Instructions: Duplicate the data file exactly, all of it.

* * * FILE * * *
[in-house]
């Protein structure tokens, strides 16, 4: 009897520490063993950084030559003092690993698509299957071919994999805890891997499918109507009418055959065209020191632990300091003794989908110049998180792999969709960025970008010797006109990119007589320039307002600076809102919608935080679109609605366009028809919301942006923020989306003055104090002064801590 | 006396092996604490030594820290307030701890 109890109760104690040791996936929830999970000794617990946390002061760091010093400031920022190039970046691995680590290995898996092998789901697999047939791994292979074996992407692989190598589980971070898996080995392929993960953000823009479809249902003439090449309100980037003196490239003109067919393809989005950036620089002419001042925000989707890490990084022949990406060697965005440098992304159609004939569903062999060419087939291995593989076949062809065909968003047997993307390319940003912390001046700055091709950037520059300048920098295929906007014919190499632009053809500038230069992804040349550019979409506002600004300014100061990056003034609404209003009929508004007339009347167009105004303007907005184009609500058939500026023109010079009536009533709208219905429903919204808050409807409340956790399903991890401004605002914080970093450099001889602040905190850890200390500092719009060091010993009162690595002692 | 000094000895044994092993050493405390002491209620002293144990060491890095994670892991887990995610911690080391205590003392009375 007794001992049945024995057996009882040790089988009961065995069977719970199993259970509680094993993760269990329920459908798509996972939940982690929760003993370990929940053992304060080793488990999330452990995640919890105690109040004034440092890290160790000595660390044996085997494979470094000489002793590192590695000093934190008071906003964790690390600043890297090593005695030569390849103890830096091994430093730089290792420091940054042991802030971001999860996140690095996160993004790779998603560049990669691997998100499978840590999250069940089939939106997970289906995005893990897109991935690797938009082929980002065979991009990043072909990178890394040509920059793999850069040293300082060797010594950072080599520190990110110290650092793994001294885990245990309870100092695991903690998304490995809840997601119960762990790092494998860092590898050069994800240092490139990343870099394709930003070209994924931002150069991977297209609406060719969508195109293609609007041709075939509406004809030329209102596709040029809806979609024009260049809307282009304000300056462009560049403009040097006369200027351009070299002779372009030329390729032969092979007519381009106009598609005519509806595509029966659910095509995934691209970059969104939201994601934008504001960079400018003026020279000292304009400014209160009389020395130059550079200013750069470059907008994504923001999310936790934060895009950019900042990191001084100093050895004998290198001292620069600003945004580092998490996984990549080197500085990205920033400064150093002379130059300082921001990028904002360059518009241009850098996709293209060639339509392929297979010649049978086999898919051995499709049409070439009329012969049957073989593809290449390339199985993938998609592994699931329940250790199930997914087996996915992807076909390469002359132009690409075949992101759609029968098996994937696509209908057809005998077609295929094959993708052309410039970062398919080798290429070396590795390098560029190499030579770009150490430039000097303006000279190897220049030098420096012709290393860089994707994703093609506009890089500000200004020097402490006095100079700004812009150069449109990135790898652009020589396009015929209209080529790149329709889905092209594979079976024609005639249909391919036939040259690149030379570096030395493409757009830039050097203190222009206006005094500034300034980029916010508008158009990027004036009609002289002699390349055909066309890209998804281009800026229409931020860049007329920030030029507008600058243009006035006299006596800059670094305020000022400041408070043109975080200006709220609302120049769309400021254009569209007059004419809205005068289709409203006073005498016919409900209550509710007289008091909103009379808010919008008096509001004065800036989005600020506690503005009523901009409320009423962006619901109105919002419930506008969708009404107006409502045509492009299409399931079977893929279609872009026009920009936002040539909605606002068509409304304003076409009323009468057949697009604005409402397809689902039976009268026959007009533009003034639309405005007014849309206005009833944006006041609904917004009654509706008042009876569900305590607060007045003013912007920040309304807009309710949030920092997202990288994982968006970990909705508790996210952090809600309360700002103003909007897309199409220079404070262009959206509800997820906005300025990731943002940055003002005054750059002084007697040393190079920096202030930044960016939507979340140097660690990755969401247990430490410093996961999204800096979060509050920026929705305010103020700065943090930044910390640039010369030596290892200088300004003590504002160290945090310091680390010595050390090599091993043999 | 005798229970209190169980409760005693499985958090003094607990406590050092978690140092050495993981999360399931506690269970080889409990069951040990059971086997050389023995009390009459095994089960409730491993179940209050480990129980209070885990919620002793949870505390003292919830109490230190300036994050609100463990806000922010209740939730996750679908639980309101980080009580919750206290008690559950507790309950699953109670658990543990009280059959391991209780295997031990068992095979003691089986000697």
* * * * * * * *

[in-house]
């Protein structure tokens, strides 16, 4: 009897520490063993950084030559003092690993698509299957071919994999805890891997499918109507009418055959065209020191632990300091003794989908110049998180792999969709960025970008010797006109990119007589320039307002600076809102919608935080679109609605366009028809919301942006923020989306003055104090002064801590 | 006396092996604490030594820290307030701890 109890109760104690040791996936929830999970000794617990946390002061760091010093400031920022190039970046691995680590290995898996092998789901697999047939791994292979074996992407692989190598589980971070898996080995392929993960953000823009479809249902003439090449309100980037003196490239003109067919393809989005950036620089002419001042925000989707890490990084022949990406060697965005440098992304159609004939569903062999060419087939291995593989076949062809065909968003047997993307390319940003912390001046700055091709950037520059300048920098295929906007014919190499632009053809500038230069992804040349550019979409506002600004300014100061990056003034609404209003009929508004007339009347167009105004303007907005184009609500058939500026023109010079009536009533709208219905429903919204808050409807409340956790399903991890401004605002914080970093450099001889602040905190850890200390500092719009060091010993009162690595002692 | 000094000895044994092993050493405390002491209620002293144990060491890095994670892991887990995610911690080391205590003392009375 007794001992049945024995057996009882040790089988009961065995069977719970199993259970509680094993993760269990329920459908798509996972939940982690929760003993370990929940053992304060080793488990999330452990995640919890105690109040004034440092890290160790000595660390044996085997494979470094000489002793590192590695000093934190008071906003964790690390600043890297090593005695030569390849103890830096091994430093730089290792420091940054042991802030971001999860996140690095996160993004790779998603560049990669691997998100499978840590999250069940089939939106997970289906995005893990897109991935690797938009082929980002065979991009990043072909990178890394040509920059793999850069040293300082060797010594950072080599520190990110110290650092793994001294885990245990309870100092695991903690998304490995809840997601119960762990790092494998860092590898050069994800240092490139990343870099394709930003070209994924931002150069991977297209609406060719969508195109293609609007041709075939509406004809030329209102596709040029809806979609024009260049809307282009304000300056462009560049403009040097006369200027351009070299002779372009030329390729032969092979007519381009106009598609005519509806595509029966659910095509995934691209970059969104939201994601934008504001960079400018003026020279000292304009400014209160009389020395130059550079200013750069470059907008994504923001999310936790934060895009950019900042990191001084100093050895004998290198001292620069600003945004580092998490996984990549080197500085990205920033400064150093002379130059300082921001990028904002360059518009241009850098996709293209060639339509392929297979010649049978086999898919051995499709049409070439009329012969049957073989593809290449390339199985993938998609592994699931329940250790199930997914087996996915992807076909390469002359132009690409075949992101759609029968098996994937696509209908057809005998077609295929094959993708052309410039970062398919080798290429070396590795390098560029190499030579770009150490430039000097303006000279190897220049030098420096012709290393860089994707994703093609506009890089500000200004020097402490006095100079700004812009150069449109990135790898652009020589396009015929209209080529790149329709889905092209594979079976024609005639249909391919036939040259690149030379570096030395493409757009830039050097203190222009206006005094500034300034980029916010508008158009990027004036009609002289002699390349055909066309890209998804281009800026229409931020860049007329920030030029507008600058243009006035006299006596800059670094305020000022400041408070043109975080200006709220609302120049769309400021254009569209007059004419809205005068289709409203006073005498016919409900209550509710007289008091909103009379808010919008008096509001004065800036989005600020506690503005009523901009409320009423962006619901109105919002419930506008969708009404107006409502045509492009299409399931079977893929279609872009026009920009936002040539909605606002068509409304304003076409009323009468057949697009604005409402397809689902039976009268026959007009533009003034639309405005007014849309206005009833944006006041609904917004009654509706008042009876569900305590607060007045003013912007920040309304807009309710949030920092997202990288994982968006970990909705508790996210952090809600309360700002103003909007897309199409220079404070262009959206509800997820906005300025990731943002940055003002005054750059002084007697040393190079920096202030930044960016939507979340140097660690990755969401247990430490410093996961999204800096979060509050920026929705305010103020700065943090930044910390640039010369030596290892200088300004003590504002160290945090310091680390010595050390090599091993043999 | 005798229970209190169980409760005693499985958090003094607990406590050092978690140092050495993981999360399931506690269970080889409990069951040990059971086997050389023995009390009459095994089960409730491993179940209050480990129980209070885990919620002793949870505390003292919830109490230190300036994050609100463990806000922010209740939730996750679908639980309101980080009580919750206290008690559950507790309950699953109670658990543990009280059959391991209780295997031990068992095979003691089986000697």